From P.J. O’Rourke‘s “How to Drive Fast on Drugs While Getting Your Wing-Wang Squeezed and Not Spill Your Drink“, written in the mid ’80s:
“When it comes to taking chances, some people like to play poker or shoot dice; other people prefer to parachute-jump, go rhino hunting, or climb ice floes, while still others engage in crime or marriage. But I like to get drunk and drive like a fool.
“Name me, if you can, a better feeling than the one you get when you’re half a bottle of Chivas in the bag with a gram of coke up your nose and a teenage lovely pulling off her tube top in the next seat over while you’re going a hundred miles an hour down a suburban side street. You’d have to watch the entire Mexican air force crash-land in a liquid petroleum gas storage facility to match this kind of thrill.
“If you ever have much more fun than that, you’ll die of pure sensory overload, I’m here to tell you.
“Is that any way to have fun? How would your mother feel if she knew you were doing this? She’d cry. She really would. And that’s how you know it’s fun. Anything that makes your mother cry is fun. Sigmund Freud wrote all about this. It’s a well-known fact.
“Of course, it’s a shame to waste young lives behaving this way – speeding around all tanked up with your feet hooked in the steering wheel while your date crawls around on the floor mats opening zippers with her teeth and pounding on the accelerator with an empty liquor bottle. But it wouldn’t be taking a chance if you weren’t risking something. And even if it is a shame to waste young lives behaving this way, it is definitely cooler than risking old lives behaving this way.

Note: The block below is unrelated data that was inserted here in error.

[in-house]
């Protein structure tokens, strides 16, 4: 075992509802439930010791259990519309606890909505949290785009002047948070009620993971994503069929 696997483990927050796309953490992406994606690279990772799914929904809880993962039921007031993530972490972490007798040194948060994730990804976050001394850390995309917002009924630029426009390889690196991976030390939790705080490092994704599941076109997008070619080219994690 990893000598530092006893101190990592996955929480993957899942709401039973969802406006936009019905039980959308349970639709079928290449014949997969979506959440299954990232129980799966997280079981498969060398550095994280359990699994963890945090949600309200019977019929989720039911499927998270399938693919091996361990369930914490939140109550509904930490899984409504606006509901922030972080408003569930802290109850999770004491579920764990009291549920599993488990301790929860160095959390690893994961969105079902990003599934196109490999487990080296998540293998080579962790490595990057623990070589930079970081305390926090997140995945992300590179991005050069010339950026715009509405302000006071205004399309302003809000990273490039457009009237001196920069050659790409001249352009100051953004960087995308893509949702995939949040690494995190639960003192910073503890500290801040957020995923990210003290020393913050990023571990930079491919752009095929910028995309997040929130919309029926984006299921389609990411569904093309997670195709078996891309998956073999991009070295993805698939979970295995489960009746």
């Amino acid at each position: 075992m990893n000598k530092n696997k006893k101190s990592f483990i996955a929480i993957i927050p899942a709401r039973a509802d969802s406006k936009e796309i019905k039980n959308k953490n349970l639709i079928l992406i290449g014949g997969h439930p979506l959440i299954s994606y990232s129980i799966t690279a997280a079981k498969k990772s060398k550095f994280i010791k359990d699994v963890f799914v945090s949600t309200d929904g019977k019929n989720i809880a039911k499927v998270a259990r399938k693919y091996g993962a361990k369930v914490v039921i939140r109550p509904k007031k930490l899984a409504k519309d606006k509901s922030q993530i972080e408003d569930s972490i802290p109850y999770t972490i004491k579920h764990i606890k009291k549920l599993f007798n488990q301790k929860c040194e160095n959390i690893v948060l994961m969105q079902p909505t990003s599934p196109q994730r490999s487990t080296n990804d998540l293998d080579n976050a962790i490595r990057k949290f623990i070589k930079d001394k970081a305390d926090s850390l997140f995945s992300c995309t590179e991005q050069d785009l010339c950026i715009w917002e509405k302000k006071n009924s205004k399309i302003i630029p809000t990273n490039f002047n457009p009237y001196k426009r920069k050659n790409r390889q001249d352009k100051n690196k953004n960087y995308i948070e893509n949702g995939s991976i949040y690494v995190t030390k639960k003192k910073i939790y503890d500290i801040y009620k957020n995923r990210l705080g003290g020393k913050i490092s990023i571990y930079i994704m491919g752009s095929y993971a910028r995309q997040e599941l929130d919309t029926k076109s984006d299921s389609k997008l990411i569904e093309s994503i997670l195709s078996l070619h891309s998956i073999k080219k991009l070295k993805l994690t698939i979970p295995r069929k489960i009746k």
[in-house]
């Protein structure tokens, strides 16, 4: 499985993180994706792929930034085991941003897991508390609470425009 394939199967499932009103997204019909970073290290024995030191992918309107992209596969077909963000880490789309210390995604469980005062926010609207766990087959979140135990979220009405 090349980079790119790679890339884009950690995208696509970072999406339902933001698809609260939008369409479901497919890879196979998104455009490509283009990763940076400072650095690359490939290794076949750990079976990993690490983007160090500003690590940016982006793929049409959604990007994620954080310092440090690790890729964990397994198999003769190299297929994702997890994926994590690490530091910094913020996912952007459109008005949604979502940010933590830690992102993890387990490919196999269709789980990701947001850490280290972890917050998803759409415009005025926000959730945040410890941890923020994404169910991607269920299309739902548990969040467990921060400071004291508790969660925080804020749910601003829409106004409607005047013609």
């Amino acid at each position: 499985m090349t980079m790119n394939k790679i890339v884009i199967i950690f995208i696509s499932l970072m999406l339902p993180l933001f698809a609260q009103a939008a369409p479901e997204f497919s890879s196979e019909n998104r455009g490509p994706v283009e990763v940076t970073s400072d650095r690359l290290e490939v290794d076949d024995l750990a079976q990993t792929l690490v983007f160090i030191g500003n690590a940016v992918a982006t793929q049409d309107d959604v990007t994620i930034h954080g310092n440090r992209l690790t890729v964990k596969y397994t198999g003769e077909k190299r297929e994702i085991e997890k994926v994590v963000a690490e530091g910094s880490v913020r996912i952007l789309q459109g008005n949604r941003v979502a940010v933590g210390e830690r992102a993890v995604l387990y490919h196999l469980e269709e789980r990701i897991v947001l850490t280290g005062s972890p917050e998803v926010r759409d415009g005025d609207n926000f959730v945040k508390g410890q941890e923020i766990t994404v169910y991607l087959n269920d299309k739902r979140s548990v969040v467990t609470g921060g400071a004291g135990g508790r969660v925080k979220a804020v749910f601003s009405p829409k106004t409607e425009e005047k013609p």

“I mean, so what if some fifty-eight-year-old butt-head gets a load on and starts playing Death Race 2000 in the rush-hour traffic jam? What kind of chance is he taking? He’s just waiting around to see what kind of cancer he gets anyway. But if young, talented you, with all of life’s possibilities at your fingertips, you and the future Cheryl Tiegs there, so fresh, so beautiful — if the two of you stake your handsome heads on a single roll of the dice in life’s game of stop-the-semi — now that’s taking chances! Which is why old people rarely risk their lives. It’s not because they’re chicken — they just have too much dignity to play for small stakes.
“It’s important to be drunk because being drunk keeps your body all loose, and that way, if you have an accident or anything, you’ll sort of roll with the punches and not get banged up so bad. For example, there was this guy I heard about who was really drunk and was driving through the Adirondacks. He got sideswiped by a bus and went head-on into another car, which knocked him off a bridge, and he plummeted 150 feet into a ravine. I mean, it killed him and everything, but if he hadn’t been so drunk and loose, his body probably would have been banged up a lot worse — and you can imagine how much more upset his wife would have been when she went down to the morgue to identify him.”